DisArt and SiTE:LAB are working together to create art experiences that transcend normal expectations of audience, space, and design. HYBRID STRUCTURES is an invitation to see and experience reality differently. As an experiment of accessibility and inclusion, the ramp demonstrates that art has a powerful role to play in the way we view abilities and disabilities of all types. It is our hope that the experience of being on top of HYBRID STRUCTURES transforms access itself into an art form by celebrating architecture that welcomes all users.

– Curatorial Statement

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I followed up my visit with some more research on DisArt. Their aim is to change perceptions about disability (and accessibility) through art. They’re driven by the belief that communities are stronger when they intentionally include and recognize the gifts and talents of persons living with disabilities, and their artistic projects help increase the visibility of people with disabilities.

What’s particularly cool about this ramp is the way that it gets transformed into the stage for SiTE:LAB’s ELEVATE: A DisArt Fashion Show. This fashion show pushes expectations of design and fashion in hopes of redefining sentiments of style, access, and bodies. It celebrates disability, inclusivity, movement, and art. Check out the highlights from 2016 (which I sadly missed seeing in person)! It’s awesome!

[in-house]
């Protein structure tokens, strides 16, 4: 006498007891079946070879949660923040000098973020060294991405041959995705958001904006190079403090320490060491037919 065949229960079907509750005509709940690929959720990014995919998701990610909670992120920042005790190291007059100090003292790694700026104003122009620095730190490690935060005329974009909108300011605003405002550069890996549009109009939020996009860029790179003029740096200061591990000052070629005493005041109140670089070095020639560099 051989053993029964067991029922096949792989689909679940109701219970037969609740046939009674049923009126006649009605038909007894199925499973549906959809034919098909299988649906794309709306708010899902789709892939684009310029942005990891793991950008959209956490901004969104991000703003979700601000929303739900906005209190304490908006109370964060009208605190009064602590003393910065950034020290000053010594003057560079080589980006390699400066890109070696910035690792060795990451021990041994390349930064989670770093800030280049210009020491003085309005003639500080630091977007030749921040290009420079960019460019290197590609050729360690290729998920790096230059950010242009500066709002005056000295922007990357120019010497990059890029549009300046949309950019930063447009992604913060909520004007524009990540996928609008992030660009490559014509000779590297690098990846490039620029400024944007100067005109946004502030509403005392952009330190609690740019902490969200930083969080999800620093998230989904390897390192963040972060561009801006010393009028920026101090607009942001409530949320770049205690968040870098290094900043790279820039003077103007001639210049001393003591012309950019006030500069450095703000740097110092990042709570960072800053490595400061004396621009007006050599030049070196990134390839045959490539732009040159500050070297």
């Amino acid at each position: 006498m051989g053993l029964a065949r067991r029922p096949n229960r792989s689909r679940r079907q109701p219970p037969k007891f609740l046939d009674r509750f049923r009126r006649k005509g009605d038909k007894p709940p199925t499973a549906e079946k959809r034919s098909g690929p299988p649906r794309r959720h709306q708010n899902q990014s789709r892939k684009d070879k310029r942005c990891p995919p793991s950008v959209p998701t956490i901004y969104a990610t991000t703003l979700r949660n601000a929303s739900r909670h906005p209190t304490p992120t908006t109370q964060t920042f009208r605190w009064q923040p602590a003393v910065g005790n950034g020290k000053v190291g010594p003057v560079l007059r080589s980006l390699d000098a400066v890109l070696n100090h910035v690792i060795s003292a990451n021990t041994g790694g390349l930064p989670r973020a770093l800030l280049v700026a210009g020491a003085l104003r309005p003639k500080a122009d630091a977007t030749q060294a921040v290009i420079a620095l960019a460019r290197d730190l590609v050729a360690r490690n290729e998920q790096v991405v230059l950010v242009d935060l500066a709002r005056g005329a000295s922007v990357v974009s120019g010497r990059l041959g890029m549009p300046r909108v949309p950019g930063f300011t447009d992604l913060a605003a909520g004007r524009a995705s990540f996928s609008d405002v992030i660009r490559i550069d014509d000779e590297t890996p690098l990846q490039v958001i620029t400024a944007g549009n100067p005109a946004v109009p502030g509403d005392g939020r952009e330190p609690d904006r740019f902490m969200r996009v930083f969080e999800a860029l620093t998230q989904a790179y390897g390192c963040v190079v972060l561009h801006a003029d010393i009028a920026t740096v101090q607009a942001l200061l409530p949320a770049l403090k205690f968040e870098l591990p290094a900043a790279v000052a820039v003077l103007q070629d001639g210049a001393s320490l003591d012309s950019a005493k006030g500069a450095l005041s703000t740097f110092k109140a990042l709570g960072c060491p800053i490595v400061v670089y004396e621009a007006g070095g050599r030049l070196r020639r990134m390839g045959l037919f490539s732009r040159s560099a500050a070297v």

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Filed under Accessibility, Art, Articles, Barriers, Design, Photos, Posts, Projects

TETRA – Volunteers working WITH people to CUSTOMIZE assistive devices according to THEIR needs

For 30 years, the Tetra Society of North America has been helping remedy real life problems for people with disabilities by creating customized assistive devices. Their primary goal is to reduce societal and environmental barriers through the creation of these devices while increasing independence for their clients in the process.

This nonprofit organization recruits skilled volunteers who are dedicated to fulfilling the unique—and sometimes challenging—requests that they receive. The projects they take on tackle barriers to mobility, personal care, and communications. They also help provide increased access within households and communities so that individuals can lead more independent lives. Depending on their needs, requests submitted by Tetra clients vary in complexity.

hip-supportFor example, one request was for a client with Cerebral Palsy looking to go on a long distance trip with their son on a plane. They were unable to sit in a regular plane seat, so they reached out to Tetra’s group of expert volunteers to see if anyone could build an exact replica of the client’s seating system that would allow them to travel by plane.

Another request was from a gentleman looking for assistance modifying his walker to include a semi-seat or hip support system to make walking easier (image to the right demonstrates suggested modifications).

Anyone can request assistance from their local Tetra chapter (there are 45 across Canada and the USA). When Tetra receives a request, they forward the general information to their cohort of volunteers to see if anyone is able to work on the project! I recently signed up to receive requests as part of Tetra Toronto.